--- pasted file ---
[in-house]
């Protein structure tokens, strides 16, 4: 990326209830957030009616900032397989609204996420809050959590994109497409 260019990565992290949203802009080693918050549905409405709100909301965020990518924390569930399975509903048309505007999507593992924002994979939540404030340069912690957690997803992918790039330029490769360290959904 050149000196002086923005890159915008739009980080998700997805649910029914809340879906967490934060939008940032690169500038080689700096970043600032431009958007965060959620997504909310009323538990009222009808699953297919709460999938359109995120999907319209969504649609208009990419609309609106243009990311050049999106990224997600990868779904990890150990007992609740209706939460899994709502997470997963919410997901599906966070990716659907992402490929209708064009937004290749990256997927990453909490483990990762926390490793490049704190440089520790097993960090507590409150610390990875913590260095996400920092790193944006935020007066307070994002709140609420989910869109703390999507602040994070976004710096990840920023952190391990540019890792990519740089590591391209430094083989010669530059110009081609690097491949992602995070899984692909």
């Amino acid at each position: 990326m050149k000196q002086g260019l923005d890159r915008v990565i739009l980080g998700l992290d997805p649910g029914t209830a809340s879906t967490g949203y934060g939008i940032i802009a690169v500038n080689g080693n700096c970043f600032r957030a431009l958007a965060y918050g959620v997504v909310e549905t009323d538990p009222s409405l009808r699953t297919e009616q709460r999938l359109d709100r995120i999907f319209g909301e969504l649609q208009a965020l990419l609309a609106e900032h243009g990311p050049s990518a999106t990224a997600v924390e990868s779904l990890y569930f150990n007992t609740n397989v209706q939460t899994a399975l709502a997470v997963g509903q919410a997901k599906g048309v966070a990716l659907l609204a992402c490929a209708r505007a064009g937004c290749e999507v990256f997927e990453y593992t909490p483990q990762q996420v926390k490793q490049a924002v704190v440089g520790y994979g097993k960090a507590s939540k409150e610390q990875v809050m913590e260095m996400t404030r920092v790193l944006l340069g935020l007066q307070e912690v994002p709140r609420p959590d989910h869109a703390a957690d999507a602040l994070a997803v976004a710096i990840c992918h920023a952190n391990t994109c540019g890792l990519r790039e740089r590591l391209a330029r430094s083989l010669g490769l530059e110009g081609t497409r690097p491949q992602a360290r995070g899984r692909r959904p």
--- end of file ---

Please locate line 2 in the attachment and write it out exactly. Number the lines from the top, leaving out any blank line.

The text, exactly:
């Protein structure tokens, strides 16, 4: 990326209830957030009616900032397989609204996420809050959590994109497409 260019990565992290949203802009080693918050549905409405709100909301965020990518924390569930399975509903048309505007999507593992924002994979939540404030340069912690957690997803992918790039330029490769360290959904 050149000196002086923005890159915008739009980080998700997805649910029914809340879906967490934060939008940032690169500038080689700096970043600032431009958007965060959620997504909310009323538990009222009808699953297919709460999938359109995120999907319209969504649609208009990419609309609106243009990311050049999106990224997600990868779904990890150990007992609740209706939460899994709502997470997963919410997901599906966070990716659907992402490929209708064009937004290749990256997927990453909490483990990762926390490793490049704190440089520790097993960090507590409150610390990875913590260095996400920092790193944006935020007066307070994002709140609420989910869109703390999507602040994070976004710096990840920023952190391990540019890792990519740089590591391209430094083989010669530059110009081609690097491949992602995070899984692909």